From the above discussion it can be inferred that a close partnership between the Training function and the Organization effectiveness/HR generalist functions could help in making the diagnosis/need identification more accurate by bringing in the requisite diagnosis/consulting skills, enhanced understanding of the context (from a whole system perspective) and greater credibility with the business leaders. This would also make the 'solution' more appropriate and enhance the effectiveness of implementation (by being able to manage the change better). Of course, defining the mandate for the training function in a more holistic manner and using the correct performance parameters to assess/reward training specialists would also be required.
It is interesting to note that from a psychological point of view, 'training the victim' can be considered to be a variation (or a mild version) of the broader theme of 'blaming the victim'. This involves holding the victims responsible (at least in part) for what happened to them when something bad happens. This enables others to absolve themselves of any blame/responsibility and also to reduce cognitive dissonance which would have resulted if they had to admit that the 'system' (structure/policy/process in this case) that they hold so dear/that they were responsible in creating/managing might be at fault. This in turn helps them to avoid the need for taking the more difficult/painful remedial steps that are required to address the real issue/cause of the problem. Sometimes this can also lead to tragic-comic situations. A few years ago, I heard about a situation where there was a proposal to conduct 'followership training' for the entire staff in a unit. Apparently, the unit head was a very poor leader and he was making the life of his staff miserable, leading to problems in employee engagement/ retention (which in turn was creating issues for the HR team). Since it was felt that the unit head won't be open to any sort of feedback and/or training, it was being suggested that the staff in the unit be trained in followership (as the leader won't be/can't be trained on leadership)! While I agree that 'managing the boss' is a valuable skill (and a 'trainable' skill to a large extent), I did feel that this attempt (training on 'followership') was (at best) a case of 'trying to solve the wrong problem' !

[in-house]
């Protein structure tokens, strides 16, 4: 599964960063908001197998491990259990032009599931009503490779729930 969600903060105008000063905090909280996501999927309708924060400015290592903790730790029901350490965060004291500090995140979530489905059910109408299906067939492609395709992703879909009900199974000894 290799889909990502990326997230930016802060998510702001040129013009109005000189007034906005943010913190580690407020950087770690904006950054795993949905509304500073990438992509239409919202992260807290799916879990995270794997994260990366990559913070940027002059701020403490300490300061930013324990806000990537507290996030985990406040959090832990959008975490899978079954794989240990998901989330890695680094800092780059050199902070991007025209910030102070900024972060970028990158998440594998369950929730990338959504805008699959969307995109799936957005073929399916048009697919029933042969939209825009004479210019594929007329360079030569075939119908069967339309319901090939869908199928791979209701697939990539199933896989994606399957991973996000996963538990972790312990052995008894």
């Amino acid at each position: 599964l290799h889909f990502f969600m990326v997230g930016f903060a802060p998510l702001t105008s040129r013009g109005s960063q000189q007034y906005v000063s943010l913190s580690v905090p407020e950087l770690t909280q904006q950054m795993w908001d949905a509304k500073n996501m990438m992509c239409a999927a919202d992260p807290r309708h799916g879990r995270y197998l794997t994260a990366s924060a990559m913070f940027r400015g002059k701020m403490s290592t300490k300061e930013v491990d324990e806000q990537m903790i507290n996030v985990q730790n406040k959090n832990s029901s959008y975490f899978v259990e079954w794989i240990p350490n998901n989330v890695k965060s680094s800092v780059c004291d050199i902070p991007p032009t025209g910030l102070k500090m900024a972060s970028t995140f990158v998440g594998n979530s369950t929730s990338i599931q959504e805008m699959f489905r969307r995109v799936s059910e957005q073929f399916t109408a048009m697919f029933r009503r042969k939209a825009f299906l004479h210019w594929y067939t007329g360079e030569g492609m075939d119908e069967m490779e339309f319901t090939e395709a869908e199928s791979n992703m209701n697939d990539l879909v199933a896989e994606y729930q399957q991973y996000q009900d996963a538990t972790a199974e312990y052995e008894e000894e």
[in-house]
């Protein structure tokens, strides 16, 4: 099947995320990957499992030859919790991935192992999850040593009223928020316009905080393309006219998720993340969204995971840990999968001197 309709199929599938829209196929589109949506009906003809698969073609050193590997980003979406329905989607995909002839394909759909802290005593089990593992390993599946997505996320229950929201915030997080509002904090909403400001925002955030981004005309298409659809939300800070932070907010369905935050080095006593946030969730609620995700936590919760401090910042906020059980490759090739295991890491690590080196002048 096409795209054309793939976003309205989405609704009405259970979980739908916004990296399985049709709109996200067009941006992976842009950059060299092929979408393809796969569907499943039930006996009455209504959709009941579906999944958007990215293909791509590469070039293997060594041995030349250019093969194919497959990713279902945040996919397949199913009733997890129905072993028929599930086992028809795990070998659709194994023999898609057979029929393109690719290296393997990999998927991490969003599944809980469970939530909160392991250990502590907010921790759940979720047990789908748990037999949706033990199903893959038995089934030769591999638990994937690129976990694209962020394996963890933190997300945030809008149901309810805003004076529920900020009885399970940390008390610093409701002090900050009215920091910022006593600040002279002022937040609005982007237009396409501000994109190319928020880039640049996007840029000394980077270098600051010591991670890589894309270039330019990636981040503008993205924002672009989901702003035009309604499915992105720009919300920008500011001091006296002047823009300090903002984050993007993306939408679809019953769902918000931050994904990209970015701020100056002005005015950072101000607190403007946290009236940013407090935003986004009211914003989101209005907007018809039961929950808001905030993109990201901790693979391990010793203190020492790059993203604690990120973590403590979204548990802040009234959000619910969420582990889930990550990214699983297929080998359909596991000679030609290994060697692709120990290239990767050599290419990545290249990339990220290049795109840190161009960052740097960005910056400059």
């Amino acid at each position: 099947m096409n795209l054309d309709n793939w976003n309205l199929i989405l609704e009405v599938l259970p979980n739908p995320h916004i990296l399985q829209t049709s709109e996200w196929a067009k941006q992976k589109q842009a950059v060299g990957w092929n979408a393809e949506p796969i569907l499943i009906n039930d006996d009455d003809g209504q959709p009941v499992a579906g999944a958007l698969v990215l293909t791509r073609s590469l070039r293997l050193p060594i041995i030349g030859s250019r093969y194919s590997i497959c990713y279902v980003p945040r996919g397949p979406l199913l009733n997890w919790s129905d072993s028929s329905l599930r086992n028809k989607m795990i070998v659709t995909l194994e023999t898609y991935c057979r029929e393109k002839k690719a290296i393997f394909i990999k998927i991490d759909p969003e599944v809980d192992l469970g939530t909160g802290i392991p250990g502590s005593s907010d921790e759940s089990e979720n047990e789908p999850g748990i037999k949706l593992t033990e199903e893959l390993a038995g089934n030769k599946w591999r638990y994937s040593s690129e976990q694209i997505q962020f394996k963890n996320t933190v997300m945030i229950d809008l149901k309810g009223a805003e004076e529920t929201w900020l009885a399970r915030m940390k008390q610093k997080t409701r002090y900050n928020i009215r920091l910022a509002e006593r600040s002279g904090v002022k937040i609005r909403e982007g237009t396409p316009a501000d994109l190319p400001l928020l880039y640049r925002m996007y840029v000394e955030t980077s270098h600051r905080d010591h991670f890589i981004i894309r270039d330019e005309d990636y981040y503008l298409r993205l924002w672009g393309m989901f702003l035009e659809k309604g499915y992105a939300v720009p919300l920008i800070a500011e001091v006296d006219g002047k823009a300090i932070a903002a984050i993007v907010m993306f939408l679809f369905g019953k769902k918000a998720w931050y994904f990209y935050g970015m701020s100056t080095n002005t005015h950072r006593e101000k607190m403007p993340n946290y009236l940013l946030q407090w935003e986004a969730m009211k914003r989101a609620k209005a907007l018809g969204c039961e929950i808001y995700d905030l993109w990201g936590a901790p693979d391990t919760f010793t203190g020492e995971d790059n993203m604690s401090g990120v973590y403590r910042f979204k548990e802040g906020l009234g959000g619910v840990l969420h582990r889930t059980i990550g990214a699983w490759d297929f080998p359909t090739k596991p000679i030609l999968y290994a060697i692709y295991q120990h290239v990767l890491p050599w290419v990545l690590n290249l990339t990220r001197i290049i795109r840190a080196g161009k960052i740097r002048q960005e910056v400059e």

Related posts : See here ('the curious case of missing solution orientation') and here ('blame it on the managers') for related posts.